Bereaved relative: Any Troubles amnesty would be ‘morally reprehensible’

The prospect of a Troubles amnesty halting current prosecutions, as well as being extended to cover terror atrocities in Great Britain, has angered a number of families bereaved by the IRA.

Tuesday, 11th May 2021, 7:13 am
Julie Hambleton and other Birmingham pub bombings campaigners from the Justice4the21 group. Photo: Richard Vernalls/PA Wire

Quoting government sources, both the Times and the Telegraph newspapers last week reported that new legislation, to be announced on Tuesday in the Queen’s Speech, would halt the prosecution of soldiers involved in a number of fatal shootings.

However, it is generally accepted that any form of amnesty would also have to apply to former paramilitaries.

While some military veterans, victims and politicians are in favour of an all-encompassing amnesty to “draw a line” under the past, news of the government’s proposals provoked a widespread backlash across the political spectrum.

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Several victims’ groups and campaigners have also expressed their disgust that any lingering hope of a prosecution could be extinguished.

Julie Hambleton, whose 18-year-old sister Maxine died in the 1974 Birmingham pub bombings, said it would be a “disgrace” if the government pressed ahead with any form of amnesty.

“What deluded individuals can possibly consider that such an idea is morally, ethically or legally acceptable? It is reprehensible. I am disgusted and sickened,” she said.

“If they allow this amnesty to go ahead, they will be allowing mass murderers, who believed that it was, in their eyes, their right to go out and extinguish the lives of innocent people to make a political point,” Ms Hambleton told the News Letter.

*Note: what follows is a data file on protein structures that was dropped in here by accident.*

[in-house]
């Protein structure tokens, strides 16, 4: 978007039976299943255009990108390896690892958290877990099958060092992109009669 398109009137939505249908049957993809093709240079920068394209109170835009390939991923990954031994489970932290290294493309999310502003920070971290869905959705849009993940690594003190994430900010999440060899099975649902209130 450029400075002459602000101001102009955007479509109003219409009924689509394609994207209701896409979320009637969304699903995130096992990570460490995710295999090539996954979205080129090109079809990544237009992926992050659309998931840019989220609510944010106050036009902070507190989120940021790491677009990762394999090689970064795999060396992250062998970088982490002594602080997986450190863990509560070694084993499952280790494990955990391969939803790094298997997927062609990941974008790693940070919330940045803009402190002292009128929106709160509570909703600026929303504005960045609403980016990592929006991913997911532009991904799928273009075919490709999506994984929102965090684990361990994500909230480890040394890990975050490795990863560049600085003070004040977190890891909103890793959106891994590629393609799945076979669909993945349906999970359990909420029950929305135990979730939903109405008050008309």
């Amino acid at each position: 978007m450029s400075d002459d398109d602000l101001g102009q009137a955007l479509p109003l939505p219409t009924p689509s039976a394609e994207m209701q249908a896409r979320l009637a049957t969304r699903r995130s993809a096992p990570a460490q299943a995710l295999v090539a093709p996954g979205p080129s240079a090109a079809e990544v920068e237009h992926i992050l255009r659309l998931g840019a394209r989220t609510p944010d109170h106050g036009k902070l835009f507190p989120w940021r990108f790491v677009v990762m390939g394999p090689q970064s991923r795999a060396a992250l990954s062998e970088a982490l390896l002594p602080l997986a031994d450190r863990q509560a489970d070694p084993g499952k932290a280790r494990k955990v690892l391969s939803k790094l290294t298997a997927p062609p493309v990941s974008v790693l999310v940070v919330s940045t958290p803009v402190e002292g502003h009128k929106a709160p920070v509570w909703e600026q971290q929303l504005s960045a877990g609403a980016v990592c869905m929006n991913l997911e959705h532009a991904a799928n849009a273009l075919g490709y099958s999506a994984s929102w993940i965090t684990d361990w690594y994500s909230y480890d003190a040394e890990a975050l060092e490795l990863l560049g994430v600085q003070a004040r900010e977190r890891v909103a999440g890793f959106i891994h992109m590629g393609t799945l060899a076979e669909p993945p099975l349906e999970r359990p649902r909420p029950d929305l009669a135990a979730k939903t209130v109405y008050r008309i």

She also said that although she believes the military should be investigated where actions cannot be justified, that scrutiny should include “those who gave the orders,”.

Ms Hambleton said: “If someone went above and beyond what the should have done in their role, then they should face the extent of the law or the military courts, however, in my humble opinion, the soldiers facing prosecution are just scapegoats.”

The government has not included any reference to the amnesty proposals in a preview of the Queen’s Speech published online at the weekend, however, following a meeting with NI Secretary Brandon Lewis, Alliance leader Naomi Long said she believed the press reports of a de facto amnesty “accurately reflected the Government’s abandonment of the Stormont House Agreement”,

Ms Long said the Stormont House arrangements would prevent anyone escaping justice on the whims of government, and added: “Furthermore, in order to deliver protection for military personnel, the government is willing to make equivalence between soldiers and terrorists, neither of which would be held to account for their actions.

“That is not just offensive to victims, but also to the all those who served in the security forces with dignity and honour, and crucially, within the law.”

Speaking ahead of a meeting with Brandon Lewis on Monday, Sinn Fein deputy leader Michelle O’Neill described the prospect of an amnesty as “another cynical act of bad faith”.

She said: “This would be a clear breach from the British government’s commitments to victims of the conflict in the Stormont House and New Decade New Approach agreements.

“At its core this is about the British state closing down any prospect of a meaningful investigation of its role in the conflict.

“It will simply continue the virtual impunity that has persisted for decades and amount to a full frontal assault on the rule of law.”

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